36. Lotter, A. F. & C. Bigler, 2000. Do diatoms in the Swiss Alps reflect the length of ice-cover? Aquatic Science 62: 125–141.CrossRefGoogle Scholar
  37. Meriläinen, J., 1973. The dissolution of diatom frustules and its palaeoecological interpretation. Report of the Department of Quaternary Geology, University of Lund 3, 91–95.Google Scholar
  38. Moos, M. T., K. R. Laird & B. F. Cumming, 2005. Diatom assemblages and water depth in Lake 239 (Experimental Lakes Area, Ontario): implications for paleoclimatic studies. Journal of Paleolimnology 34: 217–227.CrossRefGoogle Scholar
  39. Peterson, C. G. & R. J. Stevenson, 1992. Resistance and resilience of lotic algal communities: importance of disturbance timing and current. Ecology 73(4): 1445–1461.CrossRefGoogle Scholar
  40. Punning, J.-M., A. Raukas, L. Serebryannyi & V. Stelle, 1968. Paleogeographic pecularities and absolute age of the Luga stadial of the Valdai glaciation on the Russian Plain. Proceedings of the Academy of Sciences of USSR. Geology 178: 916–918 (in Russian).Google Scholar
  41. Punning, J.-M. & K. Tõugu, 2000. C/N ratio and fossil pigments in sediments of some Estonian lakes: an evidence of human impact and Holocene environmental change. Environmental Monitoring and Assessment 64: 549–567.CrossRefGoogle Scholar
  42. Punning, J.-M., L. Puusepp & T. Koff, 2004. Spatial variability of diatoms, subfossil macrophytes and OC/N values in surface sediments of Lake Väike Juusa (southern Estonia). Proceedings of the Estonian Academy of Sciences. Biology. Ecology 53(3): 147–160.Google Scholar
  43. Punning, J.-M., T. Koff, E. Kadastik & A. Mikomägi, 2005a. Holocene lake level fluctuations recorded in the sediment composition of Lake Juusa, southeastern Estonia. Journal of Paleolimnology 34(2): 377–390.CrossRefGoogle Scholar
  44. Punning, J.-M., J. Terasmaa & E. Kadastik, 2005b. Grain size of the bottom sediments of Lake Väike Juusa (southern Estonia) as the indicator of water-level fluctuations. Proceedings of the Estonian Academy of Sciences. Geology 54: 40–51.Google Scholar
  45. Reynolds, C. S., 1984. The ecology of freshwater phytoplankton. Cambridge Studies in Ecology, Cambridge University Press, Cambridge.Google Scholar
  46. Round, F. E., R. M. Crawford & D. G. Mann, 1990. The Diatoms. Cambridge University Press, Cambridge.Google Scholar
  47. Saarse, L. & S. P. Harrison, 1992. Holocene lake-level changes in the eastern Baltic region. In Kaare, T., H. Mardiste, L. Merikalju & J.-M. Punning (eds), Estonia. Man and Nature. Tallinn, 6–20.Google Scholar
  48. Smol, J. P., 1988. Paleoclimate proxy data from freshwater arctic diatoms. International Association of Theoretical and Applied Limnology 23: 837–844.Google Scholar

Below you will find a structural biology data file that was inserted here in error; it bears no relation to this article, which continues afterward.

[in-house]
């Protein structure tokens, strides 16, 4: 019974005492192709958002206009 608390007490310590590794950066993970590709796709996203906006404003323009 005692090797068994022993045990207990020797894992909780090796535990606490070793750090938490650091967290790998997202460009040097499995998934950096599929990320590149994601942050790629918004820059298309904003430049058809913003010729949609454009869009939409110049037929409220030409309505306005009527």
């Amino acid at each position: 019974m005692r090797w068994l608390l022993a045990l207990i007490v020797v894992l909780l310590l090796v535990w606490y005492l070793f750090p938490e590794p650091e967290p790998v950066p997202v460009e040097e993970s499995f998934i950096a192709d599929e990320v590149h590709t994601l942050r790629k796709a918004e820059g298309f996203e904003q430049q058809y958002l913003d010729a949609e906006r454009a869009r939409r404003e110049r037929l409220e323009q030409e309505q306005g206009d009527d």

49. Stabell, B., 1985. The development and succession of taxa within the diatom genus Fragilaria Lyngbye as a response to basin isolation from the sea. Boreas 14: 273–268.CrossRefGoogle Scholar
  50. Stoermer, E. F. & J. P. Smol, 1999. The Diatoms: Applications for the Environmental and Earth Sciences. Cambridge University Press, Cambridge.Google Scholar
  51. Straub, F., 1993. Diatoms and their preservation in sediments of Lake Neuchâtel (Switzerland) as evidence of past hydrological changes. Hydrobiologia 269/270: 167–178.CrossRefGoogle Scholar
  52. Stuiver, M., P. J. Reimer & T. F. Braziunas, 1998. High-precision radiocarbon age calibration for terrestrial and marine samples. Radiocarbon 40: 1127–1151.Google Scholar
  53. Tarras-Wahlberg, H., M. Everard & D. M. Harper, 2002. Geochemical and physical characteristics of river and lake sediments at Naivasha, Kenya. Hydrobiologia 488: 27–41.CrossRefGoogle Scholar
  54. Wolin, J. A., 1996. Late Holocene lake-level and lake development signals in Lower Herring Lake, Michigan. Journal of Paleolimnology 15(1): 1945.CrossRefGoogle Scholar
  55. Wolin, J. A. & H. C. Duthie, 1999. Diatoms as indicators of water level change in freshwater lakes. In Stoermer, E. F. & J. P Smol (eds), The Diatoms: Applications to the Environmental and Earth Sciences. Cambridge University Press, Cambridge, 183–202.Google Scholar
  56. Yang, J.-R. & H. C. Duthie, 1995. Regression and weighted averaging models relating surficial sedimentary diatom assemblages to water depth in Lake Ontario. Journal of Great Lakes Research 21(1): 84–94.CrossRefGoogle Scholar
  57. Yang, X., C. Kamenik, R. Schmidt & S. Wang, 2003. Diatom-based conductivity and water-level inference models from eastern Tibetan (Qinghai-Xizang) Plateau lakes. Journal of Paleolimnology 30: 1–19.CrossRefGoogle Scholar

Copyright information

© Springer Science+Business Media B.V. 2007

Authors and Affiliations

  1. 1.Institute of EcologyTallinn UniversityTallinnEstonia

Personalised recommendations